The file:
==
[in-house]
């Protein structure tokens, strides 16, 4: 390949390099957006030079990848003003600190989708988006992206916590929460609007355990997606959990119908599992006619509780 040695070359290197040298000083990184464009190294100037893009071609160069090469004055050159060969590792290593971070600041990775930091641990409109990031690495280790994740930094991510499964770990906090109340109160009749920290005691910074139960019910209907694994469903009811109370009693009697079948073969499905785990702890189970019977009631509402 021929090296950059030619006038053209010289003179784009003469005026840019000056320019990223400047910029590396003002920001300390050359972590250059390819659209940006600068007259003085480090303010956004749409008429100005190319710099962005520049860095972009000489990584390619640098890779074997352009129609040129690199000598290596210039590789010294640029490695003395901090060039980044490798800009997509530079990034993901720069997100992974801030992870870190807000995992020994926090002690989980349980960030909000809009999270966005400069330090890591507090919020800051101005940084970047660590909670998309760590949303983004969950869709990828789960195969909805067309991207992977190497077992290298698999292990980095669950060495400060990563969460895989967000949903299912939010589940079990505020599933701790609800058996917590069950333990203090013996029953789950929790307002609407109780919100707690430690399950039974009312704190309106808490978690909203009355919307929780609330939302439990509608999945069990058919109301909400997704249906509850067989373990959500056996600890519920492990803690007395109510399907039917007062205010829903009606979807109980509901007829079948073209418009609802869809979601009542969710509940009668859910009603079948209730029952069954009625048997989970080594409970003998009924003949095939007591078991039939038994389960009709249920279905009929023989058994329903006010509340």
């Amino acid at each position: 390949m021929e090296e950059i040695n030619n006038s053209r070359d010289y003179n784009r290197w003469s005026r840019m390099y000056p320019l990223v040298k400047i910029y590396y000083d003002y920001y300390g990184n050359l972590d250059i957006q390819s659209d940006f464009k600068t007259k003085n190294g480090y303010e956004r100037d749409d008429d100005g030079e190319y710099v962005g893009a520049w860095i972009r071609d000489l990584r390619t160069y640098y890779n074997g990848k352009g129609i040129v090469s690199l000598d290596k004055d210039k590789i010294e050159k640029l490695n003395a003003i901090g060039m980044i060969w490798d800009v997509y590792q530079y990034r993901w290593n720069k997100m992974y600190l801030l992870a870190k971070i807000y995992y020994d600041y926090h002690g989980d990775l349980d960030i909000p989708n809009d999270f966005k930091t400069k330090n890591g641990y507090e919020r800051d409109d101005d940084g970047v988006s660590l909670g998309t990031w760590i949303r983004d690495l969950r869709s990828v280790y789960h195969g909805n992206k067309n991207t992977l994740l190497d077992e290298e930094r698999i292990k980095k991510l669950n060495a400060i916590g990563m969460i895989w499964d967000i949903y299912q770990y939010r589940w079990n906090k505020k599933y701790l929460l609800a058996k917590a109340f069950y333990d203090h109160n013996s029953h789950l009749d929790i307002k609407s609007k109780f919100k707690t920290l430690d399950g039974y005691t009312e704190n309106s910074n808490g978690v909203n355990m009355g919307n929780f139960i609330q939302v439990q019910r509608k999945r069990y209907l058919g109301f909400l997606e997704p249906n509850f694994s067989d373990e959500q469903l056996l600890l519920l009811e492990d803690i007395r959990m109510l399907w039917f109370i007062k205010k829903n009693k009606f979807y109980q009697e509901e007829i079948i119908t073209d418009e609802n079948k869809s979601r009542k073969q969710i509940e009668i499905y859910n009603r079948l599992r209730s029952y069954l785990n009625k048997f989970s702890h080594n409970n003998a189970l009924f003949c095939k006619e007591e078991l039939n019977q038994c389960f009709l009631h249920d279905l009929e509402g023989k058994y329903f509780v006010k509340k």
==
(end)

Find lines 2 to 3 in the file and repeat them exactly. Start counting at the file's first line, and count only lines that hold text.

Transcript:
């Protein structure tokens, strides 16, 4: 390949390099957006030079990848003003600190989708988006992206916590929460609007355990997606959990119908599992006619509780 040695070359290197040298000083990184464009190294100037893009071609160069090469004055050159060969590792290593971070600041990775930091641990409109990031690495280790994740930094991510499964770990906090109340109160009749920290005691910074139960019910209907694994469903009811109370009693009697079948073969499905785990702890189970019977009631509402 021929090296950059030619006038053209010289003179784009003469005026840019000056320019990223400047910029590396003002920001300390050359972590250059390819659209940006600068007259003085480090303010956004749409008429100005190319710099962005520049860095972009000489990584390619640098890779074997352009129609040129690199000598290596210039590789010294640029490695003395901090060039980044490798800009997509530079990034993901720069997100992974801030992870870190807000995992020994926090002690989980349980960030909000809009999270966005400069330090890591507090919020800051101005940084970047660590909670998309760590949303983004969950869709990828789960195969909805067309991207992977190497077992290298698999292990980095669950060495400060990563969460895989967000949903299912939010589940079990505020599933701790609800058996917590069950333990203090013996029953789950929790307002609407109780919100707690430690399950039974009312704190309106808490978690909203009355919307929780609330939302439990509608999945069990058919109301909400997704249906509850067989373990959500056996600890519920492990803690007395109510399907039917007062205010829903009606979807109980509901007829079948073209418009609802869809979601009542969710509940009668859910009603079948209730029952069954009625048997989970080594409970003998009924003949095939007591078991039939038994389960009709249920279905009929023989058994329903006010509340």
């Amino acid at each position: 390949m021929e090296e950059i040695n030619n006038s053209r070359d010289y003179n784009r290197w003469s005026r840019m390099y000056p320019l990223v040298k400047i910029y590396y000083d003002y920001y300390g990184n050359l972590d250059i957006q390819s659209d940006f464009k600068t007259k003085n190294g480090y303010e956004r100037d749409d008429d100005g030079e190319y710099v962005g893009a520049w860095i972009r071609d000489l990584r390619t160069y640098y890779n074997g990848k352009g129609i040129v090469s690199l000598d290596k004055d210039k590789i010294e050159k640029l490695n003395a003003i901090g060039m980044i060969w490798d800009v997509y590792q530079y990034r993901w290593n720069k997100m992974y600190l801030l992870a870190k971070i807000y995992y020994d600041y926090h002690g989980d990775l349980d960030i909000p989708n809009d999270f966005k930091t400069k330090n890591g641990y507090e919020r800051d409109d101005d940084g970047v988006s660590l909670g998309t990031w760590i949303r983004d690495l969950r869709s990828v280790y789960h195969g909805n992206k067309n991207t992977l994740l190497d077992e290298e930094r698999i292990k980095k991510l669950n060495a400060i916590g990563m969460i895989w499964d967000i949903y299912q770990y939010r589940w079990n906090k505020k599933y701790l929460l609800a058996k917590a109340f069950y333990d203090h109160n013996s029953h789950l009749d929790i307002k609407s609007k109780f919100k707690t920290l430690d399950g039974y005691t009312e704190n309106s910074n808490g978690v909203n355990m009355g919307n929780f139960i609330q939302v439990q019910r509608k999945r069990y209907l058919g109301f909400l997606e997704p249906n509850f694994s067989d373990e959500q469903l056996l600890l519920l009811e492990d803690i007395r959990m109510l399907w039917f109370i007062k205010k829903n009693k009606f979807y109980q009697e509901e007829i079948i119908t073209d418009e609802n079948k869809s979601r009542k073969q969710i509940e009668i499905y859910n009603r079948l599992r209730s029952y069954l785990n009625k048997f989970s702890h080594n409970n003998a189970l009924f003949c095939k006619e007591e078991l039939n019977q038994c389960f009709l009631h249920d279905l009929e509402g023989k058994y329903f509780v006010k509340k």